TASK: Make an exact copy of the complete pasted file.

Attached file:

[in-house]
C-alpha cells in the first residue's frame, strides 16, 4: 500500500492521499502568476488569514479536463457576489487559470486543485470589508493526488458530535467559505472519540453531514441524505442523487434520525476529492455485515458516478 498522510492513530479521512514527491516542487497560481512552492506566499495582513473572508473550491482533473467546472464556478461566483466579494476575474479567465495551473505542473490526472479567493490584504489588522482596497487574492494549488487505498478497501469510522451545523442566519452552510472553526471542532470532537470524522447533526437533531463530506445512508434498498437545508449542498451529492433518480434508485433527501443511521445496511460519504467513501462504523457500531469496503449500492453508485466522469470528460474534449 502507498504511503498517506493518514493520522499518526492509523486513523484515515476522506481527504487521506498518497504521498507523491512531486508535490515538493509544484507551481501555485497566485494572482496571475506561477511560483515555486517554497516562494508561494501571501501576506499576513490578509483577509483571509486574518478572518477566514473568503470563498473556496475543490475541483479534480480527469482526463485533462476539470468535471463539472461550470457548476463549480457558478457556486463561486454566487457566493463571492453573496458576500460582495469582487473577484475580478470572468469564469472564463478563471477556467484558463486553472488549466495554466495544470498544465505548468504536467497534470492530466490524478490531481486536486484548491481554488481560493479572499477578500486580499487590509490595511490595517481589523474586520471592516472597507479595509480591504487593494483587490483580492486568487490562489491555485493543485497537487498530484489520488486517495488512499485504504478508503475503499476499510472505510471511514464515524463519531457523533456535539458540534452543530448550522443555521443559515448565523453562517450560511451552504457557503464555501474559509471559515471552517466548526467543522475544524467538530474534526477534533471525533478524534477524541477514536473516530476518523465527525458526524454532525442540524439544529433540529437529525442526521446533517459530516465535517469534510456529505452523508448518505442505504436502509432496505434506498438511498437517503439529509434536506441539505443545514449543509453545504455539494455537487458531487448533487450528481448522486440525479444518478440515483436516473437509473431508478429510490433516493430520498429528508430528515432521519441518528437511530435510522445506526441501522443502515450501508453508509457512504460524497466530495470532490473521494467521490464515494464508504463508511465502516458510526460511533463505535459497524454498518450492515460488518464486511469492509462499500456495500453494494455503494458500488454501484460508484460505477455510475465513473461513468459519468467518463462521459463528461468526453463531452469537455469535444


[in-house]
C-alpha cells in the first residue's frame, strides 16, 4: 500500500492521499502568476488569514479536463457576489487559470486543485470589508493526488458530535467559505472519540453531514441524505442523487434520525476529492455485515458516478 498522510492513530479521512514527491516542487497560481512552492506566499495582513473572508473550491482533473467546472464556478461566483466579494476575474479567465495551473505542473490526472479567493490584504489588522482596497487574492494549488487505498478497501469510522451545523442566519452552510472553526471542532470532537470524522447533526437533531463530506445512508434498498437545508449542498451529492433518480434508485433527501443511521445496511460519504467513501462504523457500531469496503449500492453508485466522469470528460474534449 502507498504511503498517506493518514493520522499518526492509523486513523484515515476522506481527504487521506498518497504521498507523491512531486508535490515538493509544484507551481501555485497566485494572482496571475506561477511560483515555486517554497516562494508561494501571501501576506499576513490578509483577509483571509486574518478572518477566514473568503470563498473556496475543490475541483479534480480527469482526463485533462476539470468535471463539472461550470457548476463549480457558478457556486463561486454566487457566493463571492453573496458576500460582495469582487473577484475580478470572468469564469472564463478563471477556467484558463486553472488549466495554466495544470498544465505548468504536467497534470492530466490524478490531481486536486484548491481554488481560493479572499477578500486580499487590509490595511490595517481589523474586520471592516472597507479595509480591504487593494483587490483580492486568487490562489491555485493543485497537487498530484489520488486517495488512499485504504478508503475503499476499510472505510471511514464515524463519531457523533456535539458540534452543530448550522443555521443559515448565523453562517450560511451552504457557503464555501474559509471559515471552517466548526467543522475544524467538530474534526477534533471525533478524534477524541477514536473516530476518523465527525458526524454532525442540524439544529433540529437529525442526521446533517459530516465535517469534510456529505452523508448518505442505504436502509432496505434506498438511498437517503439529509434536506441539505443545514449543509453545504455539494455537487458531487448533487450528481448522486440525479444518478440515483436516473437509473431508478429510490433516493430520498429528508430528515432521519441518528437511530435510522445506526441501522443502515450501508453508509457512504460524497466530495470532490473521494467521490464515494464508504463508511465502516458510526460511533463505535459497524454498518450492515460488518464486511469492509462499500456495500453494494455503494458500488454501484460508484460505477455510475465513473461513468459519468467518463462521459463528461468526453463531452469537455469535444